jaden-smith-karate-kid

When it was announced that Sony would be remaking The Karate Kid with Will Smith‘s son Jaden Smith and Jackie Chan as the Mr. Miyagi character, I was livid. Every once in a while on /Film we’ll preclude our headline with “Worst Idea EVER:”, which is kind of a running joke because we run 20-30 of these stories a year. The joke is that Hollywood loves bad ideas. But my mind began to change after I watched the trailers for the new film. Not just change, but totally reverse. It looked like a completely different movie just playing off the basic concepts of the 1980s film. Sure, I wish that they would release the film under the title “The Kung Fu Kid” but I was actually excited to see the film.

And see the film I did. Today at ShoWest I got a chance to see the film a few months early. Was it good? Was it terrible? I’m not quite sure. Even if I was able to write a review (which I’m not, though Sony is allowing reaction blogs) I’m not sure what I would say. If I had seen this movie today without ever having seen the original Karate Kid movie, I probably would have liked it quite a bit. It definitely isn’t a bad movie.  But…

Here is my video blog with Steve from Collider, giving our thoughts on the film:

The parts that don’t work are a sharp contrast to the original film:

  • The young Asian love interest is uninteresting, and there is little chemistry between her and Jaden: If you can’t believe the love story, then why should you be invested? Elisabeth Shue’s character in the original was the perfect love interest for a high school setting: she was the girl everyone wanted, she was sweet, not too unobtainable, a girl that brightened up the room.
  • The bad guys are boring: Not only do we not know any of their names in this film, but they lack the character that made Johnny and his cronies so great. Even their Kung Fu teacher is very two dimensional. I couldn’t even tell you the name of their Kung Fu Dojo/Team if you paid me. The film hopes that we will hate them because they beat Jaden’s character Dre up for almost no reason.
  • Jackie Chan is a Bad Dramatic Actor in English-Language Films: Pat Morita was nominated for a best supporting actor Academy Award for his performance in the first film. Jackie Chan tries to play quiet and brooding, but just looks like he’s concentrating too hard. And while they do have a variation on Morita’s drunk scene from the original movie, it is clear that Chan is not capable of displaying such emotion on command.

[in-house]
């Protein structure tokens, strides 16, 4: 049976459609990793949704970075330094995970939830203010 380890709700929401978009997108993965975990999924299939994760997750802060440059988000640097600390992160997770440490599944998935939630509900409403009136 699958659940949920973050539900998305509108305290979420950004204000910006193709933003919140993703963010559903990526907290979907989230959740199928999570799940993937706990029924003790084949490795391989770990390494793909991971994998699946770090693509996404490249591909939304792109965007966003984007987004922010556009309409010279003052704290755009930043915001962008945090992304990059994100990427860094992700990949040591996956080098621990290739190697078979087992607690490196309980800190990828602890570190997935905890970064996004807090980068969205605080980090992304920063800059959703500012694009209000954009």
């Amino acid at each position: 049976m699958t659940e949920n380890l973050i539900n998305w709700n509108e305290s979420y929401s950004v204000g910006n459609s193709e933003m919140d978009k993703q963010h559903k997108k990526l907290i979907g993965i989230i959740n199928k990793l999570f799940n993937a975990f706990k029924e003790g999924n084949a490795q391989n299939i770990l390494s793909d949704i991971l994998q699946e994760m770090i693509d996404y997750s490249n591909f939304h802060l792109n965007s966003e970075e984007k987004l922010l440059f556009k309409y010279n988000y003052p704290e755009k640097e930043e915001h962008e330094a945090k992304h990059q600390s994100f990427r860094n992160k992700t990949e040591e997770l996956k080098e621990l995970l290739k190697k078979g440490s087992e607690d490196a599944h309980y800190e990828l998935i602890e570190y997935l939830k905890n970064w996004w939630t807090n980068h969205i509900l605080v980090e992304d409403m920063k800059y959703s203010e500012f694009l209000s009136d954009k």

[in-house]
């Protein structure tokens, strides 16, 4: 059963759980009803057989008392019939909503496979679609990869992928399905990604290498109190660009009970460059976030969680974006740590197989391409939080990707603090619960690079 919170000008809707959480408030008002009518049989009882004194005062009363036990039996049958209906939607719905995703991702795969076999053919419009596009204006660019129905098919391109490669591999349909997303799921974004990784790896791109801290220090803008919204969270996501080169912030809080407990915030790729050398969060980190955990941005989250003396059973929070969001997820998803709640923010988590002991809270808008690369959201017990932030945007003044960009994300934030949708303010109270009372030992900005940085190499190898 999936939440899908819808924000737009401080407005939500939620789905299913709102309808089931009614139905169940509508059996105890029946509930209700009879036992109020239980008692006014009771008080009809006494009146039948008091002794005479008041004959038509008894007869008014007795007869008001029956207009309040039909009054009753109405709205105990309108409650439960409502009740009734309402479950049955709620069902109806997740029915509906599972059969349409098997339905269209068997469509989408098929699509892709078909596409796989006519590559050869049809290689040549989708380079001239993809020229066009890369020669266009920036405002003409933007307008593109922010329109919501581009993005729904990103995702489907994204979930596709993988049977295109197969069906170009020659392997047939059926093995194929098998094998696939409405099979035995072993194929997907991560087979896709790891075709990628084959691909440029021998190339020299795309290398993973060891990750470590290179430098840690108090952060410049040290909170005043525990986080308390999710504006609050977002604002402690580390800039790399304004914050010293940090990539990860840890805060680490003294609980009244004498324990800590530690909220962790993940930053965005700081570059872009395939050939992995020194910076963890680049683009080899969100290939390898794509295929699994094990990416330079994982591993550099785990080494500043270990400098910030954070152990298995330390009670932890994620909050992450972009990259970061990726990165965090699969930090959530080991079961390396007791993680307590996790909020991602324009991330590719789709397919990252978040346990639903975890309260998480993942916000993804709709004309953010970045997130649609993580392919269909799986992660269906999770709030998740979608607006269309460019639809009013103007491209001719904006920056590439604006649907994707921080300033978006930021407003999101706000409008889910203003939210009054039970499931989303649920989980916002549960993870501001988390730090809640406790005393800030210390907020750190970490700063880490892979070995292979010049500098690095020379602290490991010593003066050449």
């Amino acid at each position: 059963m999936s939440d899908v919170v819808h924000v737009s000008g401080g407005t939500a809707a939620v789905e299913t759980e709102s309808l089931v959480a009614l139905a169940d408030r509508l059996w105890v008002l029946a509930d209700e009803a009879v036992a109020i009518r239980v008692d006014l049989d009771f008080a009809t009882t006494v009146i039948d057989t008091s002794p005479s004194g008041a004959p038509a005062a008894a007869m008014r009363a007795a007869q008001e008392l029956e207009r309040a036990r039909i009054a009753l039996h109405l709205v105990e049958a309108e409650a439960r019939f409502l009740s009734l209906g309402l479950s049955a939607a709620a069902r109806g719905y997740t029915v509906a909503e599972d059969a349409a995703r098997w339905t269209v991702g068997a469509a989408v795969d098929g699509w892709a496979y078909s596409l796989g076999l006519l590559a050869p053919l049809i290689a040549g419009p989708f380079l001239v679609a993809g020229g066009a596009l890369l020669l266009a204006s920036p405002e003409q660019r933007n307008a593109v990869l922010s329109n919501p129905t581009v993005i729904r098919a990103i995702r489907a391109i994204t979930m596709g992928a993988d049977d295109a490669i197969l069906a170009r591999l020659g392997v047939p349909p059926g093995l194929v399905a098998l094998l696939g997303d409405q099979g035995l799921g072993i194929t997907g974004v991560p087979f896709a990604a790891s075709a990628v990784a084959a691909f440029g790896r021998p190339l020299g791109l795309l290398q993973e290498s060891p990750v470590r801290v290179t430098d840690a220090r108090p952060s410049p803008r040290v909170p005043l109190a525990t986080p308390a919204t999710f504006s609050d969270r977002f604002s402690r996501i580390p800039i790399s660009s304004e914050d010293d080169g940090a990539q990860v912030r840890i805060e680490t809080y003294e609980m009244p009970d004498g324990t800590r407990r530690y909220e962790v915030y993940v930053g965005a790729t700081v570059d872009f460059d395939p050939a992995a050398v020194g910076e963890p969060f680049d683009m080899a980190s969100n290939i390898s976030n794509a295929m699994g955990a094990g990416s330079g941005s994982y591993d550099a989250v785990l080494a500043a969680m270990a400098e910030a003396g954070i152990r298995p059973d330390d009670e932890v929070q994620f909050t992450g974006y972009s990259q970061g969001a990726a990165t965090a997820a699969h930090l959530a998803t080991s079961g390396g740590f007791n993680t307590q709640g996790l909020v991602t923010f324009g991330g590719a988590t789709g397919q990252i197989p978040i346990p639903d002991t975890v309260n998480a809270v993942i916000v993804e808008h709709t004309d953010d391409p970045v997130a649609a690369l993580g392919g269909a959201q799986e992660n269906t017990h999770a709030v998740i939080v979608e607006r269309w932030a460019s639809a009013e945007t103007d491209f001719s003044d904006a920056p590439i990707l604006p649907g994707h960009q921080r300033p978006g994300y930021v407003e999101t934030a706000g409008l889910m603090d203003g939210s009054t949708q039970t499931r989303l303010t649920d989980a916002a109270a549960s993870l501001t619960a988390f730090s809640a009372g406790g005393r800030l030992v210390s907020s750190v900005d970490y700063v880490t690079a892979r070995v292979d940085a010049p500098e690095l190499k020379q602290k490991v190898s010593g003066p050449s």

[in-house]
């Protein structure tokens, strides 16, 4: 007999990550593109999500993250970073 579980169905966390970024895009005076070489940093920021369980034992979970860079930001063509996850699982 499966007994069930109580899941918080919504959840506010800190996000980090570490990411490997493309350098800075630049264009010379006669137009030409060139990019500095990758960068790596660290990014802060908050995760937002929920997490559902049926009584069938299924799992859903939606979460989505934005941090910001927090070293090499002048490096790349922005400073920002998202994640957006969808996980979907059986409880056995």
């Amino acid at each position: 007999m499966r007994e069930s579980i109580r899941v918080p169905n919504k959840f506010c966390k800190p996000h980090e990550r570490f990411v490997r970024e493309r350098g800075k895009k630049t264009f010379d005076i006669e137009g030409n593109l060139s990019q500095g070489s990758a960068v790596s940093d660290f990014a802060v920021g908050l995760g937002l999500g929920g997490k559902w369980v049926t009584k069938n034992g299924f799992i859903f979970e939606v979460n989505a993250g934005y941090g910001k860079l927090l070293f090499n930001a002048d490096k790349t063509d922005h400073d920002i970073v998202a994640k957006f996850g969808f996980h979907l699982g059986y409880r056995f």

• It feels long: I’m not sure if this is the final cut of the movie but it felt a good 10-15 minutes too long, and I heard that complaint from quite a few people leaving the screening.
  • It is too similar to the original: I felt at times I was just waiting for the next plot point from the original film to hit. I was hoping that moving the story to China would allow them to do something different, but the story for the most part remains the same, to a fault.

What does work:

  • The cinematography is amazing: This film looks very slick, the action is well choreographed, and the depiction of China is breathtaking.
  • It’s funny, and much of it works: The relationship between Dre and his mother and Mr. Han is the core to this film and works for most of the scenes.
  • Jaden is actually a great actor: If you had asked me after The Day The Earth Stood Still if Jaden Smith would have a big career in Hollywood, I would have been skeptical. But his performance in this film makes me a believer. He even steals the drunk scene (mentioned before) from Chan, and is the reason the sequence works.
  • If I were a kid and had never seen the original film, I would have loved this a lot more.

This is just my very brief thoughts on the movie, and not a full review. I actually enjoyed it for the most part, but left the theater feeling both confused and disappointed.

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